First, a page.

Growing industry speculation about the imminent launch of upgraded single-aisle airliners powered by advanced turbofans is beginning to cause ripples in the aircraft finance market.
Leading lessor AerCap says the prospect of improved variants is partly behind its decision to stop buying new aircraft, while Qantas has adjusted the residual values of its fleet to reflect the likely impact that these new models could have on used prices.
AerCap chief executive Klaus Heinemann cites concern with "re-engining opportunities" on narrowbody aircraft, which are core to its portfolio, as one reason for its current hesitation to "engage in conclusive order discussions".
He adds: "We want to observe a little bit how these discussions pan out with the manufacturers." Heinemann expects more clarity on re-engining talks "by the middle of the year", when AerCap could make a judgement about "the expansion side" of its business.
© Tim Bicheno-Brown/Flightglobal.com
Indications from Airbus show that it aims to decide by July on the launch of new A320 family variants powered by the CFM International Leap X and Pratt & Whitney's geared turbofan. Boeing plans to reach a similar conclusion about the 737 by the end of the year.
In its latest earnings statement Qantas revealed it is changing its fleet residual values "based on the introduction of next-generation aircraft" and a "reduction in secondary market demand increasing pressure on residual aircraft values".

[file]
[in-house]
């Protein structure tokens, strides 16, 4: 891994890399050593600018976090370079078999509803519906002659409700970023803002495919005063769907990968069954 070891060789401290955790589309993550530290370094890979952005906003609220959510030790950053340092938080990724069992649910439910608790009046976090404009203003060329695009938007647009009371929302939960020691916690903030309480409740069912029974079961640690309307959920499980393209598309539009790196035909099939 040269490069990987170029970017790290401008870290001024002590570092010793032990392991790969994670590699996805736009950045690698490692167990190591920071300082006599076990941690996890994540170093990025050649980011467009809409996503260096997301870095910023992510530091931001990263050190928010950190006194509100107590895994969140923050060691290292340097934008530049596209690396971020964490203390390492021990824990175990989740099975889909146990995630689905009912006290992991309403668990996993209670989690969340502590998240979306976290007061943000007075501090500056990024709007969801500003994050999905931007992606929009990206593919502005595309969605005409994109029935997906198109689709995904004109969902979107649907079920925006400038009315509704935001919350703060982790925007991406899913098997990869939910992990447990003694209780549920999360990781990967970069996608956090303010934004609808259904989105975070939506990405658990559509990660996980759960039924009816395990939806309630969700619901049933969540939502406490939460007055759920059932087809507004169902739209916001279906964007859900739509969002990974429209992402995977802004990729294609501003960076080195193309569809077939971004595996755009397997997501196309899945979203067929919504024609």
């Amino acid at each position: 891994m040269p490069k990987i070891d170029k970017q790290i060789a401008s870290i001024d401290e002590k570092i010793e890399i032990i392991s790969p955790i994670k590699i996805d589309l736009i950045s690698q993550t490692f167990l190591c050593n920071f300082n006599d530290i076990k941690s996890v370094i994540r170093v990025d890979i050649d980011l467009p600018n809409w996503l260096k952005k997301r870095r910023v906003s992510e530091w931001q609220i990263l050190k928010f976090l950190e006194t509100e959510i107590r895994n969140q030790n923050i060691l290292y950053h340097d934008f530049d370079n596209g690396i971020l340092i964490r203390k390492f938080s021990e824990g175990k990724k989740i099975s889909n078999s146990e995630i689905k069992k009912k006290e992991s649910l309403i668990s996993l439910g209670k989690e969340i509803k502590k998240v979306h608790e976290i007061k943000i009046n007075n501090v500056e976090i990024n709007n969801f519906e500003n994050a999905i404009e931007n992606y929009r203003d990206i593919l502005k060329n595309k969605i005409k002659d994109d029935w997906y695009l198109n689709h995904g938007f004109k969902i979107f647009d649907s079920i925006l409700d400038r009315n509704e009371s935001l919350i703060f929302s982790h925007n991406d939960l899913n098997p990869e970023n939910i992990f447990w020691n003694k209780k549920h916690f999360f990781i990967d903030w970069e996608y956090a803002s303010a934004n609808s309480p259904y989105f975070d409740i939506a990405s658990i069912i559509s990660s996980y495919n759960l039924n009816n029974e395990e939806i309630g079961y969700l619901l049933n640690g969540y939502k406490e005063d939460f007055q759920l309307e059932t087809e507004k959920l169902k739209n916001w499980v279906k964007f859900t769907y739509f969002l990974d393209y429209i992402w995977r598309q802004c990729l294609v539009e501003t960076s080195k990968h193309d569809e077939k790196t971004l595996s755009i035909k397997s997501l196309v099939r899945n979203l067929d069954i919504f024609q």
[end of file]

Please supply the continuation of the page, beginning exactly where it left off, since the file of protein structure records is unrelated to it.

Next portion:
From 1 January, all Qantas's passenger aircraft will be depreciated to a residual value of 10% at 20 years, compared with the previous policy of 12.5% or 20% at 20 years, depending on aircraft type.
While the company has not indicated its definition of "new-generation aircraft", this is likely to refer to the proposed re-engined single-aisles as well as all-new airliners such as the Airbus A350, Boeing 787 and Bombardier CSeries.
Industry watchers believe that current uncertainties over re-engining plans are causing some edginess in the market. "It's not clear whether a re-engined A320 or 737 would in fact become the 'replacement study' aircraft...precedent might suggest it will," says John Slattery, president of leasing company GreenStone. "I suspect until [Airbus and Boeing decide on their plans] sales will be limp for both of them."
Rikard de Jounge, a senior director at appraiser Avitas, says that if the upgraded variants go ahead, the owners of current generation aircraft "will be left holding the bag. The economic life of their assets will be curtailed."